I haven’t had a chance to read John Scalzi’s Redshirts yet (my copy is in the mail and due on my doorstep tomorrow), but I have been intrigued with the book since it was first announced. For those unfamiliar with the term Redshirts, it is an old Star Trek reference for the red shirted crew members on the show that were more or less cannon fodder. They were the people who were there to get hit by stray projectiles that always managed to miss William Shatner while he winced and fired back blindly. The term was eventually popularized and found itself into the vernacular of pop culture.

Scalzi’s book attempts to explore the lives of these ill fatted lemmings through the tale of Andrew Dahl, one of the aforementioned redshirts, who starts to become aware of the disturbingly low survival rate for people of his rank. The book seems to be getting solid reviews and I look forward to checking it out later this week.

I am also currently chugging along on my second book, tentatively titled Illustrious Gentlemen of the Scholarly Type (which for all I know could be titled Magic Bakery Spaceship Vampire Night Cowboy Hat by the time I finish). For now though, it is a YA sci-fi comedy about a time machine. It is quite a different process writing this one compared to Exiles. Comedy, even when dark, requires such different attention and pace. I find myself paying a great deal of attention to the tone changes in the story, trying to soften some of the edges so that it is not a lump of polarized material. We’ll see how it turns out. I am also working on a screenplay. It is a Western. I will never finish it and it will always be called Gunnar. I think everyone dies in it too.



– AV Club Reviews John Scalzi’s Redshirts (avclub)

– Awesome Books To Replace Your Favorite Cancelled TV Shows (io9)

– What was that book again? (livejournal)

– The Greatest Female Sci-fi/Fantasy Authors Of All Time (flavorwire)

– Literary Agent Interview: Ann Behar of Scovil Galen Ghosh Literary Agency (guidetoliteraryagents)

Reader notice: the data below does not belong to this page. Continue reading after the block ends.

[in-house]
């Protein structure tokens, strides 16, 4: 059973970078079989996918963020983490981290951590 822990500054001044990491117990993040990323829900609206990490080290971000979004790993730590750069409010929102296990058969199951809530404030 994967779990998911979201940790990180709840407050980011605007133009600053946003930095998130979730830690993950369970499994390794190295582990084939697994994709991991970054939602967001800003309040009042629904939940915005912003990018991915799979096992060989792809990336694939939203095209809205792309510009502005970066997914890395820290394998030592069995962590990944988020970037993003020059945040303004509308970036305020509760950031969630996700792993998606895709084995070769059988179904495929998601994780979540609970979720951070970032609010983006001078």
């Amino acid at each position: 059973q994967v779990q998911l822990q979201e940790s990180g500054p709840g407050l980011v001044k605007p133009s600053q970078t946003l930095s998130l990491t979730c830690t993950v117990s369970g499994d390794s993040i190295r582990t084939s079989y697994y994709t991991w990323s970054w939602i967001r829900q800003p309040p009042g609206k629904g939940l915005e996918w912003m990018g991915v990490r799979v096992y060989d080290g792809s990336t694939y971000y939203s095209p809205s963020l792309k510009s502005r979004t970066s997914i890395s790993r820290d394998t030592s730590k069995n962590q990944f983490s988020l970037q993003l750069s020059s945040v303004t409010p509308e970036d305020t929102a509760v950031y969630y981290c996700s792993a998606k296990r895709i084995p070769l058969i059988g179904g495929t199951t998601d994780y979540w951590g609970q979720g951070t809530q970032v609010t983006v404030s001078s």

– How I Got My Agent: Benedict Jacka (writersdigest)

– SF Signal Podcast: Books That Changed Our Lives (sfsignal)

– Reading Offers Brazilian Prisoners A Quicker Escape (chicagotribune)

– The First Five Minutes Of Aaron Sorkin’s The Newsroom (youtube – NSFW)

This Week’s Writing Links

Sorry, there was a little bit of a delay on updates, but it’s been a bit busy in this neck of the woods. Either way, today we have some links including a review of Paolo Bacigalupi’s The Drowned Cities (a sequel to his earlier book Ship Breaker), Nathan Bransford’s advice if you are self publishing and a list of contemporary authors that we’ll more than likely still be reading in 100 years.

In other news, Chicago’s Printers Row Lit Festival will be happening this weekend (June 9-10). There will be a number of cool events and attendees this year including Sapphire, Dan Rather and Jon Green. I’m definitely going to stop by some of the events and if you’re in the city, you should too.



– Av Club Reviews Paolo Bacigalupi The Drowned Cities (avclub)

– Hundreds Of Harry Potter Fans Abandon Pet Owls As Series Draws To A Close (yahoo)

– On Self-Publishing And Having A Chip On Your Shoulder (nathanbransford)

– What’s Hidden Inside Looper‘s Time Machine? (io9)

– 4 Reasons For Making Time To Read (guidetoliteraryagents)

– How I Got My Agent: Regina Jennings (writersdigest)

– Classic Novels And The Filmmakers Who Were Born To Direct Them (flavorwire)

– Do We Need More Optimistic Science Fiction? (io9)

– Contemporary Authors We Think We’ll Be Reading In 100 Years (flavorwire)

– Free E-book: Particle Horizon by Selso Xisto (sfsignal)

– What The New Yorker And Tin House Say About The State Of Sci-fi (io9)

This Week’s Writing Links

This is just a quick writing links post for the week featuring a review of When Captain Flint Was Still A Good Man (which I must say is a pretty cool title for a book), some nice advice on writing to express, not impress, a writer that is already being tagged as the next J.K. Rowling, a post about how great characters make great series and 10 of the best memoirs about mothers.

Don’t forget Mother’s Day is on Sunday. Lay out your best brunching attire and make sure the maternal figure in your life feels properly appreciated. And now, writing links!





– Bloomsbury Signs The Next JK Rowling? (jezebel)

– Av Club Reviews When Captain Flint Was A Good Man (avclub)

– 30 Gorgeous And Innovative Bookshelves (flavorwire)

– Sf Signal Reviews 2312 By Stanley Robinson (sfsignal)

– Great Series Are Made By Great Characters (writersdigest)

– 10 Of The Best Memoirs About Mothers (flavorwire)

– Write To Express, Not To Impress (writersdigest)

– How I Got My Agent: Beatriz Williams (guidetoliteraryagents)

– Details Revealed On Blue Origin Spacecraft Project (yahoo)

This Week’s Writing Links